8Y24 Lab 2: Place your cursor BELOW the three lines. Type in your Activity Types Reviews below. Then place a line under your entry.

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Story starters are a very practical way to provide students with lots to write about. A class brainstorm can provide students with a variety of options for writing creative works. The teacher could also provide several images that could prompt the student with ideas. One of the ebook projects done in class was focused on story starters and gave the students several images that they could use to start their brainstorming of ideas. I thought this was a great tool that the teacher could have available on the class computer. As the students learn different subjects, the teacher could update the ebook with more images and either play it for the class.

The images could be simple or complex. Story starters are versatile and can be used in writing at any level. They can also be used for fiction or non-fiction pieces.

A great solution to the problem we've all had: " I have NOTHING to write about!"

~ Cindy Whitfield (Watson)

MADLibs is a fun, interactive game that can be used to help students practice identifying parts of speech and with their reading comprehension. It is an activity that can be done fairly quickly, and so can be used individually or in pairs when students have completed all other work in class. It can also be used as a quick language arts starter or finisher. The reader is asked to fill in the blanks of the given story with the part of speech it asks for (noun, adjective, verb, past tense verb, adverb, etc.). Once all the blanks have been filled in, a hilariuos final story is usually the product! Here is an example of one I just completed! (the bolded words are blanks that I filled in! (I didn't know the story beforehand).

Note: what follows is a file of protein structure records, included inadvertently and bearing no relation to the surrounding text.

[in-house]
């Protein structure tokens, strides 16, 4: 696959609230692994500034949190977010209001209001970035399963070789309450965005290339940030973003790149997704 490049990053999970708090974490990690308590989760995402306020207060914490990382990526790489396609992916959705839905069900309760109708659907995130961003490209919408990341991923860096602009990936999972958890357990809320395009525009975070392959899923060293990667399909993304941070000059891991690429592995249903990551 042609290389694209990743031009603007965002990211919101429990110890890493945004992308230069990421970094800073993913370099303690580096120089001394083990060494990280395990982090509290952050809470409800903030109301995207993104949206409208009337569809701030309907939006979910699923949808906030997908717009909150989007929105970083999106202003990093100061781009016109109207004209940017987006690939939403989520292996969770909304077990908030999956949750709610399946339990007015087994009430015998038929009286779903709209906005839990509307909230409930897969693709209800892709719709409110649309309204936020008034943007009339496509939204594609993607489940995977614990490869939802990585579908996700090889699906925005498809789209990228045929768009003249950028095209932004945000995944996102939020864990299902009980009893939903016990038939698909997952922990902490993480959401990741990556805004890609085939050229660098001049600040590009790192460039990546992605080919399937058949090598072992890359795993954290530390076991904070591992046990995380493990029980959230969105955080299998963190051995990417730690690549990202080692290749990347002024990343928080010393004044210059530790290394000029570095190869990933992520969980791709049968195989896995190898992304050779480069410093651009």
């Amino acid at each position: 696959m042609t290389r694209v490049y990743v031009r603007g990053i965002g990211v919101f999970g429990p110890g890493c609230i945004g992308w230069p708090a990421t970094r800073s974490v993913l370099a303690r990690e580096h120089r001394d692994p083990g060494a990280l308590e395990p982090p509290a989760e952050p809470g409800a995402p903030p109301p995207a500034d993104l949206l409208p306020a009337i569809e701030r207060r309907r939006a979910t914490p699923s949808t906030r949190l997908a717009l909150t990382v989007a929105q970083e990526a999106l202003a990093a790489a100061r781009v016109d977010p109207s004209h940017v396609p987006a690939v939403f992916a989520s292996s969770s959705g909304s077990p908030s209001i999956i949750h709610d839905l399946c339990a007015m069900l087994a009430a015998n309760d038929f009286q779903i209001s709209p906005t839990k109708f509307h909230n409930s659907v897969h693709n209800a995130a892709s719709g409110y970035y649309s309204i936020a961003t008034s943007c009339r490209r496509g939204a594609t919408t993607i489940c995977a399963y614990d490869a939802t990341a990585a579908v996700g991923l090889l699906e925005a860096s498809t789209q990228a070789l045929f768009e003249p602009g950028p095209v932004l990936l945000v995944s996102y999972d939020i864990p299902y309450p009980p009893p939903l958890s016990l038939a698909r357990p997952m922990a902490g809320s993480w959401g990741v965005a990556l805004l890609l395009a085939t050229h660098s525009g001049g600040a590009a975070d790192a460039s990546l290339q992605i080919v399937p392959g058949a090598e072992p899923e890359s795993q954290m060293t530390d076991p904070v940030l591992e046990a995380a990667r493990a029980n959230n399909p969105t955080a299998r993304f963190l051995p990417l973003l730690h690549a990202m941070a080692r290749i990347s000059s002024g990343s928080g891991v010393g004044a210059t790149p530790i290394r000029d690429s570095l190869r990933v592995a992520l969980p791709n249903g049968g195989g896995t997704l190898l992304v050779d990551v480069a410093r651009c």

Last night, as I sat in the bedroom eating grapes and watching Glee, the telephone rang. When I picked it up, I heard a(n) laughing sound. It was my sticky friend Brandon. He told me that he couldn't solve the seven problems that Ms. Wappel had assigned for homework. I'm pretty slimy in math, so it took me only twenty-six minutes to figure out the answers.
“These problems are easy!” I told him. “Use your window.”
“It's broken!” he said. “I think my lemur ran over it.”
“Then you'll just have to use your fingers!” I suggested quickly.
Don't touch that!! You're a big help! The next time I need advice, I'll call Josh Groban,” he shouted.
I don't know why Brandon was so mad. Did he want me to give him the answers?

This is a fun way to encourage students to practice identifying their parts of speech!

Vanessa Wappel

A story starter is a great interactive tool to use in the classroom, and can be used for a variety of all ages. This is a great tool to encourage students to think creatively and they can take the story in whatever way they want. Also, it not only helps the teacher see where the students are at in terms of their writing skills, but personal aspects of the students might also be brought in. This will help the teacher make more connections with the individual students themselves, which will help develop relationships with them. Also, any types of pictures or collages can be put up to encourage students to write and think creatively. I have personally completed this type of activity, and I know that everybody enjoyed it and it was a great learning experience. -Ashley Van Koeveringe (Weststrate)

Cumulative story: is a story that has multiple authors. One student starts the story, and passes it to the next person to add to the story. Each student in the class has the opportunity to make a small contribution to the story. The last person concludes the story. I will use this activity in a language class, perhaps when the students are learning how to write a story. I think will be very helpful to have the students write a story as a group, and then move them on to write an individual story. I will probably be assessing flow, grammar, and vocabulary.

Edlira Christina Zahaj

MADLibs is a word game where one person prompts another for a list of words to substitute for blanks in a story. Using MADLibs teachers can prompt students determine the correct part of speech to use and they are also great for reviewing grammar usage. These can be done in the form of a Drag & Drop Activity if teacher wishes to incorporate technology. Assessment will look at whether students know the difference between a noun, verb, adjective, adverbs, etc. Only the correct part of speech should be in the appropriate box.

Daphni Dremetsikas